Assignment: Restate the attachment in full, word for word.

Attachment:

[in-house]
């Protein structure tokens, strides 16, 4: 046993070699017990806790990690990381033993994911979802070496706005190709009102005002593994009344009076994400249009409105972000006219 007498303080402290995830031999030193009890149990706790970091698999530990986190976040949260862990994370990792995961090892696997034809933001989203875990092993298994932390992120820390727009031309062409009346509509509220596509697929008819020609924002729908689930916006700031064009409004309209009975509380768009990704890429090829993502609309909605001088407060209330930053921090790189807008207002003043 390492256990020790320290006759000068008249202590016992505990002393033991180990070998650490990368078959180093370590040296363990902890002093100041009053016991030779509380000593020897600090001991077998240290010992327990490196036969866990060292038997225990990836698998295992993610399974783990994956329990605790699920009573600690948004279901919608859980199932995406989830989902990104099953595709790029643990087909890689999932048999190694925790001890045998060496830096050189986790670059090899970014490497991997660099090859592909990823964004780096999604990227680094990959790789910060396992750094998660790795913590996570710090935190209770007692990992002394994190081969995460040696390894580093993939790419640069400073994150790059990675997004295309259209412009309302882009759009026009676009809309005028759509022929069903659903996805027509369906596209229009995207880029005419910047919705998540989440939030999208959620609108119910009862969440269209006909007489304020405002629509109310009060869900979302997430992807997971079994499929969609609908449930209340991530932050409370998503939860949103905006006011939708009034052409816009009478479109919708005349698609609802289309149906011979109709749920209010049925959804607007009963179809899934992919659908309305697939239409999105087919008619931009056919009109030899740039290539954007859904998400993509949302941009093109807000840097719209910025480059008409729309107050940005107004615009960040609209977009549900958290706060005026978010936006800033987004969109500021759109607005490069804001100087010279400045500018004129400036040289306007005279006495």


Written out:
[in-house]
């Protein structure tokens, strides 16, 4: 046993070699017990806790990690990381033993994911979802070496706005190709009102005002593994009344009076994400249009409105972000006219 007498303080402290995830031999030193009890149990706790970091698999530990986190976040949260862990994370990792995961090892696997034809933001989203875990092993298994932390992120820390727009031309062409009346509509509220596509697929008819020609924002729908689930916006700031064009409004309209009975509380768009990704890429090829993502609309909605001088407060209330930053921090790189807008207002003043 390492256990020790320290006759000068008249202590016992505990002393033991180990070998650490990368078959180093370590040296363990902890002093100041009053016991030779509380000593020897600090001991077998240290010992327990490196036969866990060292038997225990990836698998295992993610399974783990994956329990605790699920009573600690948004279901919608859980199932995406989830989902990104099953595709790029643990087909890689999932048999190694925790001890045998060496830096050189986790670059090899970014490497991997660099090859592909990823964004780096999604990227680094990959790789910060396992750094998660790795913590996570710090935190209770007692990992002394994190081969995460040696390894580093993939790419640069400073994150790059990675997004295309259209412009309302882009759009026009676009809309005028759509022929069903659903996805027509369906596209229009995207880029005419910047919705998540989440939030999208959620609108119910009862969440269209006909007489304020405002629509109310009060869900979302997430992807997971079994499929969609609908449930209340991530932050409370998503939860949103905006006011939708009034052409816009009478479109919708005349698609609802289309149906011979109709749920209010049925959804607007009963179809899934992919659908309305697939239409999105087919008619931009056919009109030899740039290539954007859904998400993509949302941009093109807000840097719209910025480059008409729309107050940005107004615009960040609209977009549900958290706060005026978010936006800033987004969109500021759109607005490069804001100087010279400045500018004129400036040289306007005279006495």